Britcher v. Social Security Administration
ORDER denying 12 Motion for Judgment on the Record; adopting Report and Recommendations re 18 Report and Recommendation. Accordingly, Plaintiff's Motion for Judgment Upon the Administrative Record (Doc. No. 12) is DENIED and the Commissio ner's decision is AFFIRMED. The Clerk shall enter judgment in accordance with Federal Rule of Civil Procedure 58. Signed by Chief Judge Waverly D. Crenshaw, Jr on 9/29/17. (DOCKET TEXT SUMMARY ONLY-ATTORNEYS MUST OPEN THE PDF AND READ THE ORDER.)(am)
UNITED STATES DISTRICT COURT
MIDDLE DISTRICT OF TENNESSEE
RONALD BRITCHER, JR.,
NANCY A. BERRYHILL,
Acting Commissioner of Social Security,
CHIEF JUDGE CRENSHAW
Pending before the Court is a Report and Recommendation of the Magistrate Judge (Doc.
No. 18), recommending that the Court deny Plaintiff’s Motion for Judgment Upon the
Administrative Record (Doc. No. 12). Plaintiff filed timely objections (Doc. No. 19), and the
Commissioner filed a response (Doc. No. 20). The Court has reviewed the Report and
Recommendation, Plaintiff’s objections, and conducted a de novo review of the record. For the
following reasons, Plaintiff’s objections are OVERRULED and the Report and Recommendation
Plaintiff’s first objection is that the Magistrate Judge erred by finding that the
Administrative Law Judge (“ALJ”) improperly weighed the opinion of Plaintiff’s treating
physician, Dr. Joanna Shaw. (Doc. No. 19 at 1-5.) Where, as here, an ALJ does not give controlling
weight to a treating physician’s opinion, the ALJ must give “good reasons” that are “supported by
the evidence in the case record, and . . . sufficiently specific to make clear to any subsequent
reviewers the weight the adjudicator gave to the treating source’s medical opinion and the reasons
for that weight.” Gayheart v. Comm’r of Soc. Sec., 710 F.3d 365, 376 (6th Cir. 2013) (citations
omitted). Nonetheless, “an insufficient discussion may be harmless error 
(1) [if] a treating source’s opinion is so patently deficient that the Commissioner
could not possibly credit it;
(2) if the Commissioner adopts the opinion of the treating source or makes findings
consistent with the opinion; or
(3) where the Commissioner has met the goal of § 1527(d)(2)—the provision of the
procedural safeguard of reasons—even though she has not complied with the terms
of the regulation.
Hernandez v. Comm’r of Soc. Sec., 644 F. App’x 468, 474 (6th Cir. 2016) (quoting Wilson v.
Comm’r of Soc. Sec., 378 F.3d 541, 547 (6th Cir. 2004)). Here, the Magistrate Judge noted that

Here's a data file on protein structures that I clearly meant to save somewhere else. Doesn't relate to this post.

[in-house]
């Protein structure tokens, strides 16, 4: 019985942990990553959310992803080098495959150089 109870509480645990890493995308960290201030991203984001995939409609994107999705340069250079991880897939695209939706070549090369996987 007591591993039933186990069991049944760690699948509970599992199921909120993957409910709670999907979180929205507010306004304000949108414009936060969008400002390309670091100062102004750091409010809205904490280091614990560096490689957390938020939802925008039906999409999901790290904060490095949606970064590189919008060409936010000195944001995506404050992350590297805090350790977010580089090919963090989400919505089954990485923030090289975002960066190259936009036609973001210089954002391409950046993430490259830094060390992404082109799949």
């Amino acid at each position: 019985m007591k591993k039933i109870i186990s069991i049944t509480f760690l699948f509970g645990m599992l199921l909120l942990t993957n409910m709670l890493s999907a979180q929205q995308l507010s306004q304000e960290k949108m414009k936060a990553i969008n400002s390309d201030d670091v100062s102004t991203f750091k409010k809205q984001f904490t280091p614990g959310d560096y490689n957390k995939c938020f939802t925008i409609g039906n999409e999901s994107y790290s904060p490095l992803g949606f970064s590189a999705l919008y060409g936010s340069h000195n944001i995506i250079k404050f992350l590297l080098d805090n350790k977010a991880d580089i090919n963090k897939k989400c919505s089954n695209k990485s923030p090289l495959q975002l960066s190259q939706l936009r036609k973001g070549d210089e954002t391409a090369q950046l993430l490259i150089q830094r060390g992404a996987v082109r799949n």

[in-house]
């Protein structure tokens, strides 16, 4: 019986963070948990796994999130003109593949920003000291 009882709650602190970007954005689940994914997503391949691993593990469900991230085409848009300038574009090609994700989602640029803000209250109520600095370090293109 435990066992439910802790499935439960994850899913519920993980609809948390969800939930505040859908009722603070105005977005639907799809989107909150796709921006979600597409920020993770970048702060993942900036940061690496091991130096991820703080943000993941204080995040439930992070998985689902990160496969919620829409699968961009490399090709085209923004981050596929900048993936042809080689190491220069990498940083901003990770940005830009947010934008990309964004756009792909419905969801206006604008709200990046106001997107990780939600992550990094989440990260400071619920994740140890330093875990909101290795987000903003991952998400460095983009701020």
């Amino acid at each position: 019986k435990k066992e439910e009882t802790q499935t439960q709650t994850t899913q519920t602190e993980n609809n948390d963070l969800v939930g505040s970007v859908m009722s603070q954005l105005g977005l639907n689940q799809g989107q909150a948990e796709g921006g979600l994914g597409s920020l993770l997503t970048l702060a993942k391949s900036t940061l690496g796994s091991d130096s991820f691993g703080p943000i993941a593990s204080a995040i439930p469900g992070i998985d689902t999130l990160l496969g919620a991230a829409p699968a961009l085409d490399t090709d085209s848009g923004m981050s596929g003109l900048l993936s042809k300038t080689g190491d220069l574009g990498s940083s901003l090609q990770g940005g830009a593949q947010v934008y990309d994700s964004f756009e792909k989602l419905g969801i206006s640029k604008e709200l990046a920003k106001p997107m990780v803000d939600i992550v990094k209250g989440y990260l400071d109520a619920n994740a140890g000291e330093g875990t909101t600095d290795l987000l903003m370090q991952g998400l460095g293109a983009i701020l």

the ALJ provided “scant analysis” in weighing Dr. Shaw’s opinion, but found any error in
disregarding the treating physician rule to be harmless based on the first and third circumstances.
(Doc. No. 18 at 9-13.)
Plaintiff contends that the Magistrate Judge misapplied the standard for “patent deficiency”
by using “post hoc reasoning” to support the ALJ’s discussion. (Doc. No. 19 at 2-5.) First, it is not
inappropriate for the Court to consider the record as a whole in determining that a treating
physician’s opinion was “so patently deficient that the Commissioner could not possibly credit it.”
See Watters v. Comm’r of Soc. Sec. Admin., 530 F. App’x 419, 423 (6th Cir. 2013) (finding a
treating physician’s opinion patently deficient because it included statements that were
unsupported by the record). Next, Plaintiff’s argument does not address the Magistrate Judge’s
ruling regarding the third “harmless error” circumstance. The Sixth Circuit has explained that this
circumstance “may be met when the ‘supportability’ of a doctor’s opinion, or its consistency with
other evidence in the record, is indirectly attacked via an ALJ’s analysis of a physician’s other
opinions or his analysis of the claimant’s ailments.” Friend v. Comm’r of Soc. Secn, 375 F. App’x
543, 551 (6th Cir. 2010) (citations omitted). The Magistrate Judge specifically found that “the ALJ
indirectly attacked Dr. Shaw’s opinion by referencing the lack of objective findings in the record
that would support her opinion.” (Doc. No. 18 at 12-13.) This finding of the Magistrate Judge was
not error, and the Court therefore concludes that Plaintiff’s first objection is without merit.
Second, Plaintiff objects to the Magistrate Judge’s finding that the ALJ did not commit
reversible error by failing to discuss Plaintiff’s medical equivalence to Listing 1.04. (Doc. No. 19
at 5-6.) Aside from disagreeing with the Magistrate Judge’s conclusion, however, Plaintiff does
not identify a specific portion of the Magistrate Judge’s analysis that was in error. For the reasons
stated in the Report and Recommendation (Doc. No. 18 at 13-16), Plaintiff’s second objection is
Third, Plaintiff objects to the Magistrate Judge’s finding that it was not reversible error for
the ALJ to omit psychological restrictions from Plaintiff’s residual functional capacity (“RFC”).
(Doc. No. 19 at 6-7.) The Department of Veterans Affairs (“VA”) rated Plaintiff as 100% disabled
due to post-traumatic stress disorder (“PTSD”). (Doc. No. 10 at 687.) Plaintiff specifically argues
that the ALJ should have discussed this VA determination more thoroughly. (Doc. No. 19 at 6-7.)
However, the Magistrate Judge correctly noted that the ALJ discussed Plaintiff’s effective PTSD
treatment, normal mental status examination, and that Plaintiff attributed his limitations to physical
rather than mental impairments in a function report and at the hearing before the ALJ. (Doc. No.
18 at 17.) This objection is without merit.
Accordingly, Plaintiff’s Motion for Judgment Upon the Administrative Record (Doc. No.
12) is DENIED and the Commissioner’s decision is AFFIRMED. The Clerk shall enter judgment
in accordance with Federal Rule of Civil Procedure 58.
IT IS SO ORDERED.
WAVERLY D. CRENSHAW, JR.
CHIEF UNITED STATES DISTRICT JUDGE
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